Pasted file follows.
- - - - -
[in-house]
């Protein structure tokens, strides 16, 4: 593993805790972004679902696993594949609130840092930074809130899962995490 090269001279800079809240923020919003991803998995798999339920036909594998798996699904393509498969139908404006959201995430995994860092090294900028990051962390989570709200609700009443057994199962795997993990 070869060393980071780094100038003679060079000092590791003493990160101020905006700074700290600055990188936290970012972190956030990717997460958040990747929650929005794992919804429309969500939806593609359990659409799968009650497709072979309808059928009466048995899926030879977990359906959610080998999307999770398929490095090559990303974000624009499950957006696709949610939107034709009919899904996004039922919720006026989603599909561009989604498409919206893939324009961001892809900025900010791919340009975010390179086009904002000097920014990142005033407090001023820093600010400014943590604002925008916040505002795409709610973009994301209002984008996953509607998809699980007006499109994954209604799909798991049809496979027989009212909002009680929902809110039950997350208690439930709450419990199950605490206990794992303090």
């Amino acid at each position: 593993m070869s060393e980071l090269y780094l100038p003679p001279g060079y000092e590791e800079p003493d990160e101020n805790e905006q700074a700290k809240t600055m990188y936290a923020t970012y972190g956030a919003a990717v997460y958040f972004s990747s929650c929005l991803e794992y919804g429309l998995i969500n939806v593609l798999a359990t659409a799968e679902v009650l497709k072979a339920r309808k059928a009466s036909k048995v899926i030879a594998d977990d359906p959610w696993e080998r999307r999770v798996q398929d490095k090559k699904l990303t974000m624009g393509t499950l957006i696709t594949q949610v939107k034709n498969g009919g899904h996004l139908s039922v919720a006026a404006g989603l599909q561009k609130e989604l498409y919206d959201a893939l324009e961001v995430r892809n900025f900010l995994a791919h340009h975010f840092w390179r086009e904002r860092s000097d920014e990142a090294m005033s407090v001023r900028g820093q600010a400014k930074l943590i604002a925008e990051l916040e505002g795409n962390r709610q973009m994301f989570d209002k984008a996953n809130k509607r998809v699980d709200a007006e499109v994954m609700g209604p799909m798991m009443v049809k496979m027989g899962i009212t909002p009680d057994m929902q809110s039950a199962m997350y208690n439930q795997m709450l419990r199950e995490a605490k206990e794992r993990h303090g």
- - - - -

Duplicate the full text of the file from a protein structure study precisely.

[in-house]
């Protein structure tokens, strides 16, 4: 593993805790972004679902696993594949609130840092930074809130899962995490 090269001279800079809240923020919003991803998995798999339920036909594998798996699904393509498969139908404006959201995430995994860092090294900028990051962390989570709200609700009443057994199962795997993990 070869060393980071780094100038003679060079000092590791003493990160101020905006700074700290600055990188936290970012972190956030990717997460958040990747929650929005794992919804429309969500939806593609359990659409799968009650497709072979309808059928009466048995899926030879977990359906959610080998999307999770398929490095090559990303974000624009499950957006696709949610939107034709009919899904996004039922919720006026989603599909561009989604498409919206893939324009961001892809900025900010791919340009975010390179086009904002000097920014990142005033407090001023820093600010400014943590604002925008916040505002795409709610973009994301209002984008996953509607998809699980007006499109994954209604799909798991049809496979027989009212909002009680929902809110039950997350208690439930709450419990199950605490206990794992303090």
């Amino acid at each position: 593993m070869s060393e980071l090269y780094l100038p003679p001279g060079y000092e590791e800079p003493d990160e101020n805790e905006q700074a700290k809240t600055m990188y936290a923020t970012y972190g956030a919003a990717v997460y958040f972004s990747s929650c929005l991803e794992y919804g429309l998995i969500n939806v593609l798999a359990t659409a799968e679902v009650l497709k072979a339920r309808k059928a009466s036909k048995v899926i030879a594998d977990d359906p959610w696993e080998r999307r999770v798996q398929d490095k090559k699904l990303t974000m624009g393509t499950l957006i696709t594949q949610v939107k034709n498969g009919g899904h996004l139908s039922v919720a006026a404006g989603l599909q561009k609130e989604l498409y919206d959201a893939l324009e961001v995430r892809n900025f900010l995994a791919h340009h975010f840092w390179r086009e904002r860092s000097d920014e990142a090294m005033s407090v001023r900028g820093q600010a400014k930074l943590i604002a925008e990051l916040e505002g795409n962390r709610q973009m994301f989570d209002k984008a996953n809130k509607r998809v699980d709200a007006e499109v994954m609700g209604p799909m798991m009443v049809k496979m027989g899962i009212t909002p009680d057994m929902q809110s039950a199962m997350y208690n439930q795997m709450l419990r199950e995490a605490k206990e794992r993990h303090g």